This question gets at the remarkable fact under our noses all day long: our ineffable thoughts and feelings are making concrete, physical, lasting changes in the structure and function of our brains. Neurons that fire together, wire together. This is learning, including the emotional, motivational, attitudinal and skills learning that is our focus in therapy. In other words, the making of memory – especially implicit memory, the storehouse of emotional residues of lived experience, knowing “how to,” expectations, assumptions, models of relationship, etc. distinct from explicit memory, the much smaller storehouse of specific recollections and knowing “about” – the gradual change of the structure and function of the brain.
In this context, any kind of mental change is evidence of neural change. Since neuroscience is a baby science, our current, noninvasive, imaging technologies have limited capacities to measure neural change in human beings – especially given how physically fine, fast, and complex these changes are. You could put five of the cell bodies of a typical neuron side by side in the width of just one of your hairs, and five thousand of the synapses, the connections, between neurons in the width of just one hair.
Nonetheless, even though the ethics of animal research trouble and even alarm many, including me, it is the case that more invasive research on animal learning – including emotional, motivational learning, that has some parallels to therapy – has established many fine-grained details of the ways in which experiences of stress, frustration, and trauma, as well as experiences of caring, success, and safety change the nervous system.
So we presume that neural change must be occurring if there is mental change. In this light, there are now many studies with human beings that show structural and functional changes after interventions such as training in mindfulness, compassion, body awareness, and psychotherapy. The cortex – the outer shell or “skin” of the brain – gets measurably thicker due to new synapses and greater infusion by capillaries for blood flow; key regions are more readily activated; there is also greater connectivity between regions, so they are more integrated and work better together; there are even changes in the expression of genes – tiny strips of atoms in the twisted up molecules of DNA in the nuclei of neurons.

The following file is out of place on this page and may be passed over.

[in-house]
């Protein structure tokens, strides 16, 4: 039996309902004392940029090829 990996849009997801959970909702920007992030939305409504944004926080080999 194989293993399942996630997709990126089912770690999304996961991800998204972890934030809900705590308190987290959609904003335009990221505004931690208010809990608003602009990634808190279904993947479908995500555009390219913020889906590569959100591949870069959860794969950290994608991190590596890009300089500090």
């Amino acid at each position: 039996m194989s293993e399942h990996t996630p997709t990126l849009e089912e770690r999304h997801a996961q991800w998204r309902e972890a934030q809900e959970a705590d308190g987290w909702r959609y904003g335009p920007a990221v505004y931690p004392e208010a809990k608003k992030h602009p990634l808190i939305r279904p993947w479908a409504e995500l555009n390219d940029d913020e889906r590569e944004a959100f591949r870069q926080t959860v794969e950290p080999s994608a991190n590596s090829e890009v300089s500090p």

And as your mind changes your brain for the better, these changes in your brain feed back to change your mind for the better as well. As these positive structural and functional changes in the brain occur, people become more capable and happy. For instance, training in mindfulness increases activation in the left prefrontal cortex, which supports a more positive mood.
As to new cell growth, I assume this is a reference to neurogenesis, the birth of new baby neurons, primarily in the hippocampus. We can encourage the birth of these neurons through exercise, and encourage their survival and wiring into memory networks through engaging in complexity and stimulation.
Here’s the takeaway: we can be confident in our own lives, and in our work with clients, that our efforts are bearing fruit in actual, physical changes in the nervous system. And since motivation is one of the primary factors shaping outcome in psychotherapy – and in life as a whole – this is heartening, wonderful news.